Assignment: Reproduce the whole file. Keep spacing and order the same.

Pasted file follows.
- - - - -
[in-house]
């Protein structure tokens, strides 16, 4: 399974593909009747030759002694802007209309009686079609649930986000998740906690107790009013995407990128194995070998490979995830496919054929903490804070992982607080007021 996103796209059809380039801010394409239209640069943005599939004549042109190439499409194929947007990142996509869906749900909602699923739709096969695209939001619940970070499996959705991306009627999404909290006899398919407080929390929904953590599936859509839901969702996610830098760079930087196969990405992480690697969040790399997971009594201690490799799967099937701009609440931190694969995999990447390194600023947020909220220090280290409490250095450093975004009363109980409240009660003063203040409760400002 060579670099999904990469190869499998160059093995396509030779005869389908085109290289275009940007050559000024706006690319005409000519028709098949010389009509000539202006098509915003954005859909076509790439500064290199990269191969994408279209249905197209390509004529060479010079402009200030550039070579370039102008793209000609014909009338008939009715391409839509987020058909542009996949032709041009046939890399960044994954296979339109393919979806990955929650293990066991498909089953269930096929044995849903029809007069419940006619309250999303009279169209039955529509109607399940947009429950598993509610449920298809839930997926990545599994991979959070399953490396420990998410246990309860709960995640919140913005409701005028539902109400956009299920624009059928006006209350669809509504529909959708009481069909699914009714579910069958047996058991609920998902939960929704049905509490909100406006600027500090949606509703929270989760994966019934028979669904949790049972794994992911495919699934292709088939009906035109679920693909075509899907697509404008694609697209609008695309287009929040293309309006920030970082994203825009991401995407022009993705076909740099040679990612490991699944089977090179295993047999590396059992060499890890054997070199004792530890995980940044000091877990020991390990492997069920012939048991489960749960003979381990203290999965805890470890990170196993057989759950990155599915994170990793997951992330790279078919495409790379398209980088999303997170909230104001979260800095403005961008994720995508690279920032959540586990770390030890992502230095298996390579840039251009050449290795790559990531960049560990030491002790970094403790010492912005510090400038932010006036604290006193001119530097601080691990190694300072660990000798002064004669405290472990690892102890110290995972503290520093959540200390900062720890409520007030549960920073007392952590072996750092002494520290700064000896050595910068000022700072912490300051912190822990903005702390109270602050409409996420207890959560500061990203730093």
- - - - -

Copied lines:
[in-house]
């Protein structure tokens, strides 16, 4: 399974593909009747030759002694802007209309009686079609649930986000998740906690107790009013995407990128194995070998490979995830496919054929903490804070992982607080007021 996103796209059809380039801010394409239209640069943005599939004549042109190439499409194929947007990142996509869906749900909602699923739709096969695209939001619940970070499996959705991306009627999404909290006899398919407080929390929904953590599936859509839901969702996610830098760079930087196969990405992480690697969040790399997971009594201690490799799967099937701009609440931190694969995999990447390194600023947020909220220090280290409490250095450093975004009363109980409240009660003063203040409760400002 060579670099999904990469190869499998160059093995396509030779005869389908085109290289275009940007050559000024706006690319005409000519028709098949010389009509000539202006098509915003954005859909076509790439500064290199990269191969994408279209249905197209390509004529060479010079402009200030550039070579370039102008793209000609014909009338008939009715391409839509987020058909542009996949032709041009046939890399960044994954296979339109393919979806990955929650293990066991498909089953269930096929044995849903029809007069419940006619309250999303009279169209039955529509109607399940947009429950598993509610449920298809839930997926990545599994991979959070399953490396420990998410246990309860709960995640919140913005409701005028539902109400956009299920624009059928006006209350669809509504529909959708009481069909699914009714579910069958047996058991609920998902939960929704049905509490909100406006600027500090949606509703929270989760994966019934028979669904949790049972794994992911495919699934292709088939009906035109679920693909075509899907697509404008694609697209609008695309287009929040293309309006920030970082994203825009991401995407022009993705076909740099040679990612490991699944089977090179295993047999590396059992060499890890054997070199004792530890995980940044000091877990020991390990492997069920012939048991489960749960003979381990203290999965805890470890990170196993057989759950990155599915994170990793997951992330790279078919495409790379398209980088999303997170909230104001979260800095403005961008994720995508690279920032959540586990770390030890992502230095298996390579840039251009050449290795790559990531960049560990030491002790970094403790010492912005510090400038932010006036604290006193001119530097601080691990190694300072660990000798002064004669405290472990690892102890110290995972503290520093959540200390900062720890409520007030549960920073007392952590072996750092002494520290700064000896050595910068000022700072912490300051912190822990903005702390109270602050409409996420207890959560500061990203730093």